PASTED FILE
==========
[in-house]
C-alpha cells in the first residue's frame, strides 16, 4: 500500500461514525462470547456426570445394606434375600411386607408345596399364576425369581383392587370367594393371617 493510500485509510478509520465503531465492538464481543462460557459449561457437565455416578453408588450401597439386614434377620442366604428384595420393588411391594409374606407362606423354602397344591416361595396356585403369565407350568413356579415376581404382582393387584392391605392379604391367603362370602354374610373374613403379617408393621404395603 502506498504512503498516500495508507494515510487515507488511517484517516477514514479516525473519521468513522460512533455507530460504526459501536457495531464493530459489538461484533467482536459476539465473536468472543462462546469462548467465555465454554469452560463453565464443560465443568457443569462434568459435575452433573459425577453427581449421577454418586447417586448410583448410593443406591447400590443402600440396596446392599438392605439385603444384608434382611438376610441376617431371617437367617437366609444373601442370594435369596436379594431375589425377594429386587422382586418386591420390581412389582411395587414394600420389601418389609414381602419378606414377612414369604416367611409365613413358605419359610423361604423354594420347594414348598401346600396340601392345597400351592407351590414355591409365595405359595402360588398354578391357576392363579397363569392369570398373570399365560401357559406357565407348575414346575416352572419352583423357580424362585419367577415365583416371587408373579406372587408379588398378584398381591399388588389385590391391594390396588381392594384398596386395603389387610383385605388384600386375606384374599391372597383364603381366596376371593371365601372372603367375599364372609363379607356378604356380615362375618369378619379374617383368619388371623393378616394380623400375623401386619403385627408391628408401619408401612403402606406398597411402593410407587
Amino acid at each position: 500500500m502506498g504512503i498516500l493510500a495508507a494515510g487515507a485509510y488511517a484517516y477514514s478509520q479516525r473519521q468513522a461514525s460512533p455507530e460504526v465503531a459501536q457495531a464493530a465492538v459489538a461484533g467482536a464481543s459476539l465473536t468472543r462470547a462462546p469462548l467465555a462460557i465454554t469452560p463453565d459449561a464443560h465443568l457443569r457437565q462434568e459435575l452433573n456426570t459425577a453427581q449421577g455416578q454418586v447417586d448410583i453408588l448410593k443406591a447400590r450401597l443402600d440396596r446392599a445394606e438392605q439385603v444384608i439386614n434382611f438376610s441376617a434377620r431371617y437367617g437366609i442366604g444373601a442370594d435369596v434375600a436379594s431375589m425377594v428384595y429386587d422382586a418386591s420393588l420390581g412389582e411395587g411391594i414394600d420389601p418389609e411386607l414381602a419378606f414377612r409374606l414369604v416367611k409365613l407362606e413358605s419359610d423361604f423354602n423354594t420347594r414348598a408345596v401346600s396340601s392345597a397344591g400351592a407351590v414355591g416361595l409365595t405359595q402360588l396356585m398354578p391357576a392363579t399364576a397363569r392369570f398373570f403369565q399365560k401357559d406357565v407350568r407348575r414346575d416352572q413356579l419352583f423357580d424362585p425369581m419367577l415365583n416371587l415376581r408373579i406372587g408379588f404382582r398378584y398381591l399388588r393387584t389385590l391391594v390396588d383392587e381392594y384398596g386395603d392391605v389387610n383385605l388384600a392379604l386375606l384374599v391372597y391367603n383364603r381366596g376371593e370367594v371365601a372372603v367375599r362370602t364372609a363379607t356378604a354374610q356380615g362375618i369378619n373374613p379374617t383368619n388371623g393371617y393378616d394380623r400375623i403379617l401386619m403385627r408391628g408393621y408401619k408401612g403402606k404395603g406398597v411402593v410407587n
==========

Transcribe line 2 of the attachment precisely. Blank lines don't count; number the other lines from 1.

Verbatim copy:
C-alpha cells in the first residue's frame, strides 16, 4: 500500500461514525462470547456426570445394606434375600411386607408345596399364576425369581383392587370367594393371617 493510500485509510478509520465503531465492538464481543462460557459449561457437565455416578453408588450401597439386614434377620442366604428384595420393588411391594409374606407362606423354602397344591416361595396356585403369565407350568413356579415376581404382582393387584392391605392379604391367603362370602354374610373374613403379617408393621404395603 502506498504512503498516500495508507494515510487515507488511517484517516477514514479516525473519521468513522460512533455507530460504526459501536457495531464493530459489538461484533467482536459476539465473536468472543462462546469462548467465555465454554469452560463453565464443560465443568457443569462434568459435575452433573459425577453427581449421577454418586447417586448410583448410593443406591447400590443402600440396596446392599438392605439385603444384608434382611438376610441376617431371617437367617437366609444373601442370594435369596436379594431375589425377594429386587422382586418386591420390581412389582411395587414394600420389601418389609414381602419378606414377612414369604416367611409365613413358605419359610423361604423354594420347594414348598401346600396340601392345597400351592407351590414355591409365595405359595402360588398354578391357576392363579397363569392369570398373570399365560401357559406357565407348575414346575416352572419352583423357580424362585419367577415365583416371587408373579406372587408379588398378584398381591399388588389385590391391594390396588381392594384398596386395603389387610383385605388384600386375606384374599391372597383364603381366596376371593371365601372372603367375599364372609363379607356378604356380615362375618369378619379374617383368619388371623393378616394380623400375623401386619403385627408391628408401619408401612403402606406398597411402593410407587